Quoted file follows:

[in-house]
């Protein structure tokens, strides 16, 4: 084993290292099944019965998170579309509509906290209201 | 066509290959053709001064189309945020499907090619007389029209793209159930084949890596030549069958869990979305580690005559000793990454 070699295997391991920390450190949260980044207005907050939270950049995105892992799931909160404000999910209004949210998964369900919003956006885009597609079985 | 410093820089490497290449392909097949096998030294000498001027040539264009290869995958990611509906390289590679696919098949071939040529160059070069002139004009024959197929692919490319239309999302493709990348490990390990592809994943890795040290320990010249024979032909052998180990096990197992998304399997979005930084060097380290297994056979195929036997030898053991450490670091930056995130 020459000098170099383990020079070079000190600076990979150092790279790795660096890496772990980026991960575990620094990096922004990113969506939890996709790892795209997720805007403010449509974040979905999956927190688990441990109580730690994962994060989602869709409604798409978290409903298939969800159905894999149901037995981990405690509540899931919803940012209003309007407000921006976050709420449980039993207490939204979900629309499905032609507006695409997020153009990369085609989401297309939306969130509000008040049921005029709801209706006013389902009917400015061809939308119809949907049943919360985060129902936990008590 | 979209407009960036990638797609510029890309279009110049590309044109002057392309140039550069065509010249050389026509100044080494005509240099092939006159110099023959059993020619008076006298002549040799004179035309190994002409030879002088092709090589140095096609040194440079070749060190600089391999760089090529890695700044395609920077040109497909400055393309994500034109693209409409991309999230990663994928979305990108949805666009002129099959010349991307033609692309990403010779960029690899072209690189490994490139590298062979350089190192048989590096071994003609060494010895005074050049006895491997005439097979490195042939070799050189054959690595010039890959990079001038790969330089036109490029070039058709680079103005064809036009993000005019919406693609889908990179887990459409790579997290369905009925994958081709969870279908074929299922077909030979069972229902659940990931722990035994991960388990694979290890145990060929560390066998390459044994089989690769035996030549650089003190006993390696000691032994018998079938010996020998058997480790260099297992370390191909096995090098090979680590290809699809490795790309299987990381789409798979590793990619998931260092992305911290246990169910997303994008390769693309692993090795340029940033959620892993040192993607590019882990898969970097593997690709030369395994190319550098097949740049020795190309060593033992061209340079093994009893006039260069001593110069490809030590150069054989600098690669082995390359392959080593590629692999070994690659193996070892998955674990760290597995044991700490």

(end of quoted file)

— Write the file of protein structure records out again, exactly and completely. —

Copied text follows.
[in-house]
């Protein structure tokens, strides 16, 4: 084993290292099944019965998170579309509509906290209201 | 066509290959053709001064189309945020499907090619007389029209793209159930084949890596030549069958869990979305580690005559000793990454 070699295997391991920390450190949260980044207005907050939270950049995105892992799931909160404000999910209004949210998964369900919003956006885009597609079985 | 410093820089490497290449392909097949096998030294000498001027040539264009290869995958990611509906390289590679696919098949071939040529160059070069002139004009024959197929692919490319239309999302493709990348490990390990592809994943890795040290320990010249024979032909052998180990096990197992998304399997979005930084060097380290297994056979195929036997030898053991450490670091930056995130 020459000098170099383990020079070079000190600076990979150092790279790795660096890496772990980026991960575990620094990096922004990113969506939890996709790892795209997720805007403010449509974040979905999956927190688990441990109580730690994962994060989602869709409604798409978290409903298939969800159905894999149901037995981990405690509540899931919803940012209003309007407000921006976050709420449980039993207490939204979900629309499905032609507006695409997020153009990369085609989401297309939306969130509000008040049921005029709801209706006013389902009917400015061809939308119809949907049943919360985060129902936990008590 | 979209407009960036990638797609510029890309279009110049590309044109002057392309140039550069065509010249050389026509100044080494005509240099092939006159110099023959059993020619008076006298002549040799004179035309190994002409030879002088092709090589140095096609040194440079070749060190600089391999760089090529890695700044395609920077040109497909400055393309994500034109693209409409991309999230990663994928979305990108949805666009002129099959010349991307033609692309990403010779960029690899072209690189490994490139590298062979350089190192048989590096071994003609060494010895005074050049006895491997005439097979490195042939070799050189054959690595010039890959990079001038790969330089036109490029070039058709680079103005064809036009993000005019919406693609889908990179887990459409790579997290369905009925994958081709969870279908074929299922077909030979069972229902659940990931722990035994991960388990694979290890145990060929560390066998390459044994089989690769035996030549650089003190006993390696000691032994018998079938010996020998058997480790260099297992370390191909096995090098090979680590290809699809490795790309299987990381789409798979590793990619998931260092992305911290246990169910997303994008390769693309692993090795340029940033959620892993040192993607590019882990898969970097593997690709030369395994190319550098097949740049020795190309060593033992061209340079093994009893006039260069001593110069490809030590150069054989600098690669082995390359392959080593590629692999070994690659193996070892998955674990760290597995044991700490």